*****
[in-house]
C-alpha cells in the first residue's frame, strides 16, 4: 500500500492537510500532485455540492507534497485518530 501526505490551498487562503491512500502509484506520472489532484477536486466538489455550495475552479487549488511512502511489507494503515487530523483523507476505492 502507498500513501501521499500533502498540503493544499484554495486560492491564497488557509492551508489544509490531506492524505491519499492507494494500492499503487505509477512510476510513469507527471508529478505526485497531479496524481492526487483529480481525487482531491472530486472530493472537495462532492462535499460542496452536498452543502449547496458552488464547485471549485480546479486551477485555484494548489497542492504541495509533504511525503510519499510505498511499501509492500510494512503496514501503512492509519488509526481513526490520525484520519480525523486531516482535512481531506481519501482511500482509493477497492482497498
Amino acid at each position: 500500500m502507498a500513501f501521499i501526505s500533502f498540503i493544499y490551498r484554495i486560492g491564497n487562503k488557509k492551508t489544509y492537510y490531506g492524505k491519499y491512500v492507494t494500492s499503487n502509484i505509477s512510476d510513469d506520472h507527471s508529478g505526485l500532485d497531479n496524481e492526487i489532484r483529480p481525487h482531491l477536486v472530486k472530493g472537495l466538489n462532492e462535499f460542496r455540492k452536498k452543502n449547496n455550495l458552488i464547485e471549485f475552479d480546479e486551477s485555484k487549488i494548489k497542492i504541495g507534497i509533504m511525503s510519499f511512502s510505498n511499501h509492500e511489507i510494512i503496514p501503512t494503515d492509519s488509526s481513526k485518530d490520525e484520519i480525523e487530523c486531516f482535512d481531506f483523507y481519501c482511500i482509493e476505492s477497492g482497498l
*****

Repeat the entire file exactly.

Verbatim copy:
[in-house]
C-alpha cells in the first residue's frame, strides 16, 4: 500500500492537510500532485455540492507534497485518530 501526505490551498487562503491512500502509484506520472489532484477536486466538489455550495475552479487549488511512502511489507494503515487530523483523507476505492 502507498500513501501521499500533502498540503493544499484554495486560492491564497488557509492551508489544509490531506492524505491519499492507494494500492499503487505509477512510476510513469507527471508529478505526485497531479496524481492526487483529480481525487482531491472530486472530493472537495462532492462535499460542496452536498452543502449547496458552488464547485471549485480546479486551477485555484494548489497542492504541495509533504511525503510519499510505498511499501509492500510494512503496514501503512492509519488509526481513526490520525484520519480525523486531516482535512481531506481519501482511500482509493477497492482497498
Amino acid at each position: 500500500m502507498a500513501f501521499i501526505s500533502f498540503i493544499y490551498r484554495i486560492g491564497n487562503k488557509k492551508t489544509y492537510y490531506g492524505k491519499y491512500v492507494t494500492s499503487n502509484i505509477s512510476d510513469d506520472h507527471s508529478g505526485l500532485d497531479n496524481e492526487i489532484r483529480p481525487h482531491l477536486v472530486k472530493g472537495l466538489n462532492e462535499f460542496r455540492k452536498k452543502n449547496n455550495l458552488i464547485e471549485f475552479d480546479e486551477s485555484k487549488i494548489k497542492i504541495g507534497i509533504m511525503s510519499f511512502s510505498n511499501h509492500e511489507i510494512i503496514p501503512t494503515d492509519s488509526s481513526k485518530d490520525e484520519i480525523e487530523c486531516f482535512d481531506f483523507y481519501c482511500i482509493e476505492s477497492g482497498l